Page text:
Possible angles of approach will include but are by no means restricted to documentary realism (films for action); fiction (literary and moving image media from feature films, to television to video games); social media (with particular emphasis on Twitter and Instagram); political discourses, colonial theory, ethics and hospitality, climate studies, war studies, etc. We seek to focus on cultural narratives of the visibility as well as the invisibility (in fiction, art, media and critical discourse) of scarcity, changed ecological circumstances, practices of exclusion, systemic violence etc., and other forms of social and cultural anxieties related to conflict, climate and migration.

Authors interested in presenting their contribution to this theme can submit it to the address:

The paper must not contain the Author’s name in the subject, or any reference to the Author.

The paper must contain an abstract in English reviewed by an English native speaker, not exceeding 250 words. The paper will be a file (pdf or doc) to be attached during submission. It must not exceed 5.500 words (spaces and footnotes included) and must be written in English.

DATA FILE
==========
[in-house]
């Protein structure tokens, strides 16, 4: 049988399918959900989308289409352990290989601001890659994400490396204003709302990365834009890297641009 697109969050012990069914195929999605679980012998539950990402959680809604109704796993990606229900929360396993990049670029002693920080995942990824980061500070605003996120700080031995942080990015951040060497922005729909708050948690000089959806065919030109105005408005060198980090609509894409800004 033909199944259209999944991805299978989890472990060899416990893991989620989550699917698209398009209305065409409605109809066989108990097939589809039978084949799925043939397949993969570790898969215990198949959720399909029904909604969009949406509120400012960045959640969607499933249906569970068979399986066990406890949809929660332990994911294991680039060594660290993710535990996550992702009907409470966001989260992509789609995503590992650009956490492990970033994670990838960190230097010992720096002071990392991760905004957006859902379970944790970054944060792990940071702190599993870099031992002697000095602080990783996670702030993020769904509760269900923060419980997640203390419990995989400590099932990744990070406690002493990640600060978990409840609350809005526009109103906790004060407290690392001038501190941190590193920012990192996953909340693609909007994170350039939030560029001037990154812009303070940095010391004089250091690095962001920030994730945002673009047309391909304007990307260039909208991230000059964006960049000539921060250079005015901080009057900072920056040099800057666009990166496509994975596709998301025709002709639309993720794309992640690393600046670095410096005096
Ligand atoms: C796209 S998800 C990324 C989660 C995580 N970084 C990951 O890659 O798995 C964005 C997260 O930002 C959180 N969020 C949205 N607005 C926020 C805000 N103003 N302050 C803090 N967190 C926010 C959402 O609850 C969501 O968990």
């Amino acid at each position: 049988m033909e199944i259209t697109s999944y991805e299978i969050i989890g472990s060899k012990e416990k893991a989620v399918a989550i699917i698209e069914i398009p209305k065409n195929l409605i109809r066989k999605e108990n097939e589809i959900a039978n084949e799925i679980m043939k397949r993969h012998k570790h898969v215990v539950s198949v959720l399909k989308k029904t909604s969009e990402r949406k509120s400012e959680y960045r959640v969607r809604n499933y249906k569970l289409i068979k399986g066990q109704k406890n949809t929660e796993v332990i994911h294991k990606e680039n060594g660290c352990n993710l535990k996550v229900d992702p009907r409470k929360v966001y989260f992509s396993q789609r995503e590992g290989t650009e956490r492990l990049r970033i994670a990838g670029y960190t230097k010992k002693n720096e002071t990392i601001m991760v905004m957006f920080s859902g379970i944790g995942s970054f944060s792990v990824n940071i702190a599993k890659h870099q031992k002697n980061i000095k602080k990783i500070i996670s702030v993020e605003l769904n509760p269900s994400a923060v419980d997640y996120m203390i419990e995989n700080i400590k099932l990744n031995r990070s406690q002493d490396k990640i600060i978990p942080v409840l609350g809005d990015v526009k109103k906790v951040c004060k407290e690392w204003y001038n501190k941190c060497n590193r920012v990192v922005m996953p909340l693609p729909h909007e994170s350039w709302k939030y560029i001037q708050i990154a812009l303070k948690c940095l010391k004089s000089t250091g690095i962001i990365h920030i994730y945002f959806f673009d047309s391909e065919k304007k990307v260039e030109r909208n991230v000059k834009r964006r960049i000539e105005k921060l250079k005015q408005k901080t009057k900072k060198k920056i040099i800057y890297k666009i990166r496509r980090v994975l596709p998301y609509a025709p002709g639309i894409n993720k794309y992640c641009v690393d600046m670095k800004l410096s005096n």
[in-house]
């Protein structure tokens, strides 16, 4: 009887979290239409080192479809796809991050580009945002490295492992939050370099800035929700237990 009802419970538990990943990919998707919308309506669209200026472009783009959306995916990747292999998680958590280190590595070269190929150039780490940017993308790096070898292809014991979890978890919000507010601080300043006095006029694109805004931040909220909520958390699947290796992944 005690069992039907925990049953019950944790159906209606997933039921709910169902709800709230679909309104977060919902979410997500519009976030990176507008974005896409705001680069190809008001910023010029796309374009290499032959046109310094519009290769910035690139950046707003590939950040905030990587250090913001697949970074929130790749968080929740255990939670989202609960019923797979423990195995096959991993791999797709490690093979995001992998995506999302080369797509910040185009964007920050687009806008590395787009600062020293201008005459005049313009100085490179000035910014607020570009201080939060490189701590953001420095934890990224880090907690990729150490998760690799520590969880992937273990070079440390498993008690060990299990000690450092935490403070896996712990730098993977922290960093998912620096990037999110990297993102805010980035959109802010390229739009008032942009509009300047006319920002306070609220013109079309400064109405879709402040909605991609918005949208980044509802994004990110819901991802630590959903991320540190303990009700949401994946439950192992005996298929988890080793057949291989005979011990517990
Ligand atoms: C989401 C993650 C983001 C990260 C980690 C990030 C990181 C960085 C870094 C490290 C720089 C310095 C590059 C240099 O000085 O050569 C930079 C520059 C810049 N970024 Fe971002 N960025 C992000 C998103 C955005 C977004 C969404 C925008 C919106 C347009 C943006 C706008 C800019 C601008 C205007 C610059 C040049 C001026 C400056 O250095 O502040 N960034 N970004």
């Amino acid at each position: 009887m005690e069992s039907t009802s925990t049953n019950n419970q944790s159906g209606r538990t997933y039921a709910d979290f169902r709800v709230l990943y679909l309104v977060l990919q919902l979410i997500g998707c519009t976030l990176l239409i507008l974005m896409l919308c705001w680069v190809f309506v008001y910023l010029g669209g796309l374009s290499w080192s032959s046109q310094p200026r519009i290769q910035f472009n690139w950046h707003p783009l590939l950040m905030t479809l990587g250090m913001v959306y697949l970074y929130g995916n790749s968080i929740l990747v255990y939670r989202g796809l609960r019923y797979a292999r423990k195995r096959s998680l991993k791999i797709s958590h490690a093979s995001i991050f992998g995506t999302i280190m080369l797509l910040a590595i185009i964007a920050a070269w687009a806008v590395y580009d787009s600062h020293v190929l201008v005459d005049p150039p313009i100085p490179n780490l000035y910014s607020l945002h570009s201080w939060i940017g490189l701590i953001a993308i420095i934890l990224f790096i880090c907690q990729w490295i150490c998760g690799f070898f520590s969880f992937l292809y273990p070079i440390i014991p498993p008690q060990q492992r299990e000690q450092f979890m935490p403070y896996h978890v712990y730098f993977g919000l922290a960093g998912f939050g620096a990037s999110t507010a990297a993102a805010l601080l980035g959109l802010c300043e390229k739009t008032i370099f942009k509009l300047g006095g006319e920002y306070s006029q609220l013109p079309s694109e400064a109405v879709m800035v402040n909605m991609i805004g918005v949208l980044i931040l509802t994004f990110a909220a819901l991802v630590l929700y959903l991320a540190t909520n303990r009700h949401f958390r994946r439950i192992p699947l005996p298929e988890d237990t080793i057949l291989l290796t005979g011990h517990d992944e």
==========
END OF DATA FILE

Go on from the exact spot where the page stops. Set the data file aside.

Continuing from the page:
Deadline: April 30, 2020.

 

Any elements of the file that might identify the Author must be removed in order to guarantee anonymity during the referee process.

The contributions will be forwarded to one or more independent reviewers, according to the blind refereeing process. Reviewers may anonymously ask the author to modify or improve their contribution.

For the initial selection procedure, no guidelines are set for formatting; in those instances where the contribution has been accepted, a final version will be asked of the author.

Notification of acceptance, conditional acceptance, rejection

The editorial staff will give notification of the refereeing outcome via email.

 

Journal website: https://mimesisjournals.com/magazine_item_master_detail.php?magazine=47

 

Editors:

David Levente Palatinus is Senior Assistant Professor in Digital Media and Cultural Studies and founder of the Anthropocene Media Lab at the University of Ruzomberok (Slovakia). He works on television, digital culture, and human-nonhuman relations in the Anthropocene. He is co-editor of the ECREA section of CSTOnline, and is on the advisory board for “Rewind: British and American Studies Series,” Aras Edizioni, Italy.

Stefania Achella is Associate Professor of Ethics at the University of Chieti-Pescara (Italy). Her main areas of research are classical German philosophy, dialectical tradition of Italian philosophy and intercultural issues. She coordinates the Laboratory of Migration Studies (MIST).